An Ulster Scot

I am an Ulster Scot (Scots Irish as some prefer) and I was born in Belfast to an Ulster Scot working class family in 1962.  I was seven years of age when the most recent period of political and cultural strife rocked the north of Ireland.  This period was called the ‘troubles’ and lasted between 1968/9 and 1998 when the Good Friday Agreement  was signed and like many I was a child of the troubles.

During this period passions ran high within a divided Northern Ireland (and still do).

A view of the Antrim Glens

A view of the Antrim Glens, Ulster

Northern Ireland is part of Ulster and is made up of six of the nine counties of Ulster and was a result of the Partition of Ireland which split Ulster between Northern Ireland and the Republic of Ireland.

I was born in East Belfast which was, and is, a predominantly Ulster Scot area of Belfast. My parents had 10 children (not uncommon in those days), 7 girls and 3 boys (I was number 7 in line).

I attended Euston Street Primary School (which is still a thriving urban primary school).  I lived just a few minutes away at 22 Quinton Street which was known as a two up and two down (house), i.e. two rooms down stairs with two bed rooms upstairs with an outside toilet and of course no central heating or hot running water – I can still remember the old Belfast Gas light fittings in the house!).

Moved to 21 Willowfield Street in 1975, which was nearby, and we experienced a house with an actual bathroom for the first time. I attended a local secondary school called Orangefield Boys Secondary School  until the age of 16 (which has since closed its gates) and left school without any qualifications.   Here is an interesting blog about Orangefield during the period I attended it and my experience of the school was not much different.

I started my education again at the age of 23 with 5 `O’ Levels and did various courses at undergraduate level with the Open University as part of their Arts programme (this was my first real introduction to the Protestant Reformation in Europe).  I went on to study accounting at the University of Ulster and graduated in 2000 at the age of 35.  I also did some post grad work with the University of Ulster on Public Administration and with Melbourne University on International Development.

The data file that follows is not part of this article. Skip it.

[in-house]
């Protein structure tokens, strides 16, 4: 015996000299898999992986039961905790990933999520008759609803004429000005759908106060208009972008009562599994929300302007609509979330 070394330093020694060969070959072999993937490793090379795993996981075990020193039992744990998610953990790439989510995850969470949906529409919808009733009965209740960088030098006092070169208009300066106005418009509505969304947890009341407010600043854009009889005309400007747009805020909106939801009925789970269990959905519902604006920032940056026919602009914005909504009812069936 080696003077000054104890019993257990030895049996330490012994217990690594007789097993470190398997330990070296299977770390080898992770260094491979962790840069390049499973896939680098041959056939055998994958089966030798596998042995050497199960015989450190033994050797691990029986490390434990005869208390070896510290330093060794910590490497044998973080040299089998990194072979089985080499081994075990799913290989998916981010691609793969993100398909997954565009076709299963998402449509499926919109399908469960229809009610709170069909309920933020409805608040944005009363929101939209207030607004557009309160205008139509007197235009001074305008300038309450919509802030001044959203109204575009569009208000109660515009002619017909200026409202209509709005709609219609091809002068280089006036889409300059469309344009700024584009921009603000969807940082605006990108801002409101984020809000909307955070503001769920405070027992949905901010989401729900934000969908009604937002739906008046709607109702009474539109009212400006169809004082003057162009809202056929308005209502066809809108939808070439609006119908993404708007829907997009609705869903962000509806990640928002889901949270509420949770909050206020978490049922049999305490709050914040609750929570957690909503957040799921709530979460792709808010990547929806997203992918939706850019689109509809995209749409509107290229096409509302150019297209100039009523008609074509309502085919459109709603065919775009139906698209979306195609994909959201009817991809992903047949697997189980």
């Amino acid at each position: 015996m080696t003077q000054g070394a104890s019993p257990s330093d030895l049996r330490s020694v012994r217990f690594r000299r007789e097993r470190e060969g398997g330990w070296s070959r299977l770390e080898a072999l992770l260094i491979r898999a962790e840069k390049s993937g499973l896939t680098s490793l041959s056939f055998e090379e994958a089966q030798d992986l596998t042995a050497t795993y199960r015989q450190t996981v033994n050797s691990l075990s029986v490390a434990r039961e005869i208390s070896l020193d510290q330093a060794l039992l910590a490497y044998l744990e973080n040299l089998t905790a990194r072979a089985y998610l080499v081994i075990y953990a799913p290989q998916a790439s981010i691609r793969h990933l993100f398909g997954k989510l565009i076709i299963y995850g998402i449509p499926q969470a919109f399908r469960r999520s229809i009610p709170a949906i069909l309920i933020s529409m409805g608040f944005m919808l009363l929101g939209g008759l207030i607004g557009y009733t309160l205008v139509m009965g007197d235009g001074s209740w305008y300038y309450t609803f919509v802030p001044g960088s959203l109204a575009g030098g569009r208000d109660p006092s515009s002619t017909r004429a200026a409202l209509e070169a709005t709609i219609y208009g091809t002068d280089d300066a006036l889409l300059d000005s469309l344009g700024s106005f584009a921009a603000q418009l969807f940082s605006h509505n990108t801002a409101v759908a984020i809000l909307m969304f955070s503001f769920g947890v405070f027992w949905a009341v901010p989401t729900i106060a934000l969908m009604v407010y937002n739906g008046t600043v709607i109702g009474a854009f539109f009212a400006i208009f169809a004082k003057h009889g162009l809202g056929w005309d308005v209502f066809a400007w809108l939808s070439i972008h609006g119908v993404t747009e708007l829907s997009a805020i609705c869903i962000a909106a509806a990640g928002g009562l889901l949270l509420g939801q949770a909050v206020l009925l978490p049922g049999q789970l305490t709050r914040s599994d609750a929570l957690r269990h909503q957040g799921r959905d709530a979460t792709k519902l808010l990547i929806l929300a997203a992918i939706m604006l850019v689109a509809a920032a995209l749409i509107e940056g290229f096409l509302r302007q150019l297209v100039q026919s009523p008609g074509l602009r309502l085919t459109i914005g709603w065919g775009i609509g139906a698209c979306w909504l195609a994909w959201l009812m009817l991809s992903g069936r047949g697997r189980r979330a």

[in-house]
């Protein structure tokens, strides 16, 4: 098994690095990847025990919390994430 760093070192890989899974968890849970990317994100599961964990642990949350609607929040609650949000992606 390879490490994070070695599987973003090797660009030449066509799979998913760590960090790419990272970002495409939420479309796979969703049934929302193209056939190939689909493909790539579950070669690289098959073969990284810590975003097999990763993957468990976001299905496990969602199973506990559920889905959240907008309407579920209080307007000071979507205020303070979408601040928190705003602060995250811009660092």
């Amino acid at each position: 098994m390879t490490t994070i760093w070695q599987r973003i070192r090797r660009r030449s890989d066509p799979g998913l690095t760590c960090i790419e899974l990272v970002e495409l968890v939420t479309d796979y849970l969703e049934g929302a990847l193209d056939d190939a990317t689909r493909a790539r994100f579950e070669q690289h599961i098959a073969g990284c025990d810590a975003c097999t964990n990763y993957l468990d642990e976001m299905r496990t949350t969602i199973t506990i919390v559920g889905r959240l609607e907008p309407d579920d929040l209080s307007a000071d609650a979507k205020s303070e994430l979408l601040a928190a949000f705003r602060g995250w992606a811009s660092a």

A beautiful Ulster Sunset

Ulster Sunset over the Mournes

I married at the age of 38 (July 2000) to an Asian.  We have two children (girl and boy) who are now 14 and 12.

From 2000 to 2005 I worked in Charities in Northern Ireland in financial management (working with the Corrymeela Community for three and a half years) but went overseas to work with international non-government organisations (INGO’s) as part of the South East Asian Tsunami response in Indonesia and worked  there for two years.  I continued to work overseas until February 2016 when I returned to my beloved Ulster.

I have lived and worked in a number of countries in South East Asia (Indonesia, Thailand, Burma, East Timor), East Africa (Kenya, Southern Sudan, Uganda and Somalia) and the Middle East (Iraq, Afghanistan, Lebanon) and thus the term ramblings of an Ulster Scot.

Like many Ulster Scots I have a personal faith in Christ and this is laid out here.  I am not ashamed of my heritage or my culture for despite its faults it has had a significant (positive) impact in the development of modern Western culture.

Originally posted 2016-05-08 22:59:13. Republished by Blog Post Promoter

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Lived and worked in Muslim-majority countries for over 12 years while working in the international development sector as a senior director/manager. This included South East Asia, East, and West Africa (including the Horn of Africa), the Middle East and Afghanistan. Main interests in life is the study of Political Islam and how this has interacted with non-Islamic civilisations, especially Judeo-Christian civilisations, in history and currently.

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